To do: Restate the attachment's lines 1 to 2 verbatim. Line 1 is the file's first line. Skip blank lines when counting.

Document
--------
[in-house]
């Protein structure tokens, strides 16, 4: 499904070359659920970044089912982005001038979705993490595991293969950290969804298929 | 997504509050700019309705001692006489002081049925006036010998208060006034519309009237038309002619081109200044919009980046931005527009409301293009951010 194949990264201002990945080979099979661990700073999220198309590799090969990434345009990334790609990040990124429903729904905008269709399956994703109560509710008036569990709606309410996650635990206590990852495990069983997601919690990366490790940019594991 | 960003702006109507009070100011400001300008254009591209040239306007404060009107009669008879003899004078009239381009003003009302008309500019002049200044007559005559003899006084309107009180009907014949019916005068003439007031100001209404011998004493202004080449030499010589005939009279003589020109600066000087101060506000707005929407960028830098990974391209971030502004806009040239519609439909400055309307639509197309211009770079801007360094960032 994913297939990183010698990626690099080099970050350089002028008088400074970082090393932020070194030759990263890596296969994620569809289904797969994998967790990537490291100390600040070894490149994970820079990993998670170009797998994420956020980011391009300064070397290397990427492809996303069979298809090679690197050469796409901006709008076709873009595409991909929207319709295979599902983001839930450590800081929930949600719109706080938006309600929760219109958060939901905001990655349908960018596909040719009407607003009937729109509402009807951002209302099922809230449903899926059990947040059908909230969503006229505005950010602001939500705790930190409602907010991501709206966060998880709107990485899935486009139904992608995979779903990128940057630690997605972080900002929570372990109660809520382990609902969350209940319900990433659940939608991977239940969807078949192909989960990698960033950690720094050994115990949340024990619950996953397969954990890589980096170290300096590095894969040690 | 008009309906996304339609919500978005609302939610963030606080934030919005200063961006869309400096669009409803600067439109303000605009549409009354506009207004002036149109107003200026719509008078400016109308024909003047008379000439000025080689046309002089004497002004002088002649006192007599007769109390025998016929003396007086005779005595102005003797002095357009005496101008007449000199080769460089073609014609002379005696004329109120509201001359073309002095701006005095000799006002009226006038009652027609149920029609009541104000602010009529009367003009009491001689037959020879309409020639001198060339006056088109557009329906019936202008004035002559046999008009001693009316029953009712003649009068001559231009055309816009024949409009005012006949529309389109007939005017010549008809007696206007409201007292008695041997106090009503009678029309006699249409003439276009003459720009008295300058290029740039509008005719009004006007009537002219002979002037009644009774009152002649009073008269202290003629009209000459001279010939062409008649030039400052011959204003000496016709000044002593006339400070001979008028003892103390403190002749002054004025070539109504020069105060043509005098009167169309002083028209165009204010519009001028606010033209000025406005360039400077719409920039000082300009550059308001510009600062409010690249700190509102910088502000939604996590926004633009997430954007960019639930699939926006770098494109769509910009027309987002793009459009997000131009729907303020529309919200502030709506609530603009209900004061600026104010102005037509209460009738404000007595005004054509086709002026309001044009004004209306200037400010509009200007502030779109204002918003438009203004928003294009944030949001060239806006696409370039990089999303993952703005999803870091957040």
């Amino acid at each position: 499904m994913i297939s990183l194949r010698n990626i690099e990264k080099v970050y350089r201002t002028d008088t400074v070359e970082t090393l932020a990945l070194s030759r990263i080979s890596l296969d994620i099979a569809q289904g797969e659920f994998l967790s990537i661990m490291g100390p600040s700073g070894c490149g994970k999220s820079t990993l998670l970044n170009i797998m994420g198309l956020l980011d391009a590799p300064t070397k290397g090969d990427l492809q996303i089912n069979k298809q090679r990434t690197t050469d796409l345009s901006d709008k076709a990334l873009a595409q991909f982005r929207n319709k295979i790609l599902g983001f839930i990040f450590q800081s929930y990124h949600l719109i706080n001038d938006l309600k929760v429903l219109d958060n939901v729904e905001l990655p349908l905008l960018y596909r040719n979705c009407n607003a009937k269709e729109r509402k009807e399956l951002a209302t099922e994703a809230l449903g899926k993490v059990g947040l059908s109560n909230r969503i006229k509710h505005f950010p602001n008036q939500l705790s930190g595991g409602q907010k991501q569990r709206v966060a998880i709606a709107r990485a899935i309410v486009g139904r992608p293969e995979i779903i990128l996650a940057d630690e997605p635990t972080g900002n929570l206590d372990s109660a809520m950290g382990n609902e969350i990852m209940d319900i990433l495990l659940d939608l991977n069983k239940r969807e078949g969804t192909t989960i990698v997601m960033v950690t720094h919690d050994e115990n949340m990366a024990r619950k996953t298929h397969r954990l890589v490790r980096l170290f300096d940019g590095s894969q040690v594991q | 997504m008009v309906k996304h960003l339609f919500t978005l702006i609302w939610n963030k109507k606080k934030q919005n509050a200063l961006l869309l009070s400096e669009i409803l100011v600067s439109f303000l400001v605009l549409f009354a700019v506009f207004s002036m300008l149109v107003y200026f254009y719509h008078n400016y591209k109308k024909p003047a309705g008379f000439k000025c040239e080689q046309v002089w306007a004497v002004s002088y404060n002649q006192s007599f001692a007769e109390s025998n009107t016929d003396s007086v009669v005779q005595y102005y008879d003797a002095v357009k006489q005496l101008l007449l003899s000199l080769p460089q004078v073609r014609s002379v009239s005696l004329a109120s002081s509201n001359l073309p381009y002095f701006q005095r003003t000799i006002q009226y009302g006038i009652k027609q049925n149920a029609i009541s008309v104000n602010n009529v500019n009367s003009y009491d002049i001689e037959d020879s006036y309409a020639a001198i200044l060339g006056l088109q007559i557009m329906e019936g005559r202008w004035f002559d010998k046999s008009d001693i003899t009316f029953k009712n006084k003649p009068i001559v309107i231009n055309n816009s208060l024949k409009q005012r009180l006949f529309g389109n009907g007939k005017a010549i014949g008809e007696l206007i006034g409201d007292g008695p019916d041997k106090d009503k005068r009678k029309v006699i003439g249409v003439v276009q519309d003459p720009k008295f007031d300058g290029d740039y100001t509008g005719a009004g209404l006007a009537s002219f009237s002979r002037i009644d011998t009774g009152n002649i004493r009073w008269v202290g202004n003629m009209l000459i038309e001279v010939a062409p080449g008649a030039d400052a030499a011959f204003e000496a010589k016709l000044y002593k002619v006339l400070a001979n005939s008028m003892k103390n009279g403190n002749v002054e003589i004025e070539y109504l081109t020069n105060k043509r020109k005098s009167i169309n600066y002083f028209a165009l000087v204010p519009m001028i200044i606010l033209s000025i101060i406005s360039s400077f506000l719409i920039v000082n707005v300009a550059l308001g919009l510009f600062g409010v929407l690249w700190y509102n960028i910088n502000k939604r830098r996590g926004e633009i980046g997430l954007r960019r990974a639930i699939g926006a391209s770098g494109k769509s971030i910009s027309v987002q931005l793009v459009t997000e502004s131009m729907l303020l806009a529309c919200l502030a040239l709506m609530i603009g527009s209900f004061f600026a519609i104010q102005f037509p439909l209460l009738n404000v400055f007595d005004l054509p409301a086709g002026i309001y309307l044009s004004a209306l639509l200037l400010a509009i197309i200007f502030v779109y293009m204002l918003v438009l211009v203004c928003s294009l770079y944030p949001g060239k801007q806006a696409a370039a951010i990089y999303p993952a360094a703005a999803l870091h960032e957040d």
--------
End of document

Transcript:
[in-house]
């Protein structure tokens, strides 16, 4: 499904070359659920970044089912982005001038979705993490595991293969950290969804298929 | 997504509050700019309705001692006489002081049925006036010998208060006034519309009237038309002619081109200044919009980046931005527009409301293009951010 194949990264201002990945080979099979661990700073999220198309590799090969990434345009990334790609990040990124429903729904905008269709399956994703109560509710008036569990709606309410996650635990206590990852495990069983997601919690990366490790940019594991 | 960003702006109507009070100011400001300008254009591209040239306007404060009107009669008879003899004078009239381009003003009302008309500019002049200044007559005559003899006084309107009180009907014949019916005068003439007031100001209404011998004493202004080449030499010589005939009279003589020109600066000087101060506000707005929407960028830098990974391209971030502004806009040239519609439909400055309307639509197309211009770079801007360094960032 994913297939990183010698990626690099080099970050350089002028008088400074970082090393932020070194030759990263890596296969994620569809289904797969994998967790990537490291100390600040070894490149994970820079990993998670170009797998994420956020980011391009300064070397290397990427492809996303069979298809090679690197050469796409901006709008076709873009595409991909929207319709295979599902983001839930450590800081929930949600719109706080938006309600929760219109958060939901905001990655349908960018596909040719009407607003009937729109509402009807951002209302099922809230449903899926059990947040059908909230969503006229505005950010602001939500705790930190409602907010991501709206966060998880709107990485899935486009139904992608995979779903990128940057630690997605972080900002929570372990109660809520382990609902969350209940319900990433659940939608991977239940969807078949192909989960990698960033950690720094050994115990949340024990619950996953397969954990890589980096170290300096590095894969040690 | 008009309906996304339609919500978005609302939610963030606080934030919005200063961006869309400096669009409803600067439109303000605009549409009354506009207004002036149109107003200026719509008078400016109308024909003047008379000439000025080689046309002089004497002004002088002649006192007599007769109390025998016929003396007086005779005595102005003797002095357009005496101008007449000199080769460089073609014609002379005696004329109120509201001359073309002095701006005095000799006002009226006038009652027609149920029609009541104000602010009529009367003009009491001689037959020879309409020639001198060339006056088109557009329906019936202008004035002559046999008009001693009316029953009712003649009068001559231009055309816009024949409009005012006949529309389109007939005017010549008809007696206007409201007292008695041997106090009503009678029309006699249409003439276009003459720009008295300058290029740039509008005719009004006007009537002219002979002037009644009774009152002649009073008269202290003629009209000459001279010939062409008649030039400052011959204003000496016709000044002593006339400070001979008028003892103390403190002749002054004025070539109504020069105060043509005098009167169309002083028209165009204010519009001028606010033209000025406005360039400077719409920039000082300009550059308001510009600062409010690249700190509102910088502000939604996590926004633009997430954007960019639930699939926006770098494109769509910009027309987002793009459009997000131009729907303020529309919200502030709506609530603009209900004061600026104010102005037509209460009738404000007595005004054509086709002026309001044009004004209306200037400010509009200007502030779109204002918003438009203004928003294009944030949001060239806006696409370039990089999303993952703005999803870091957040």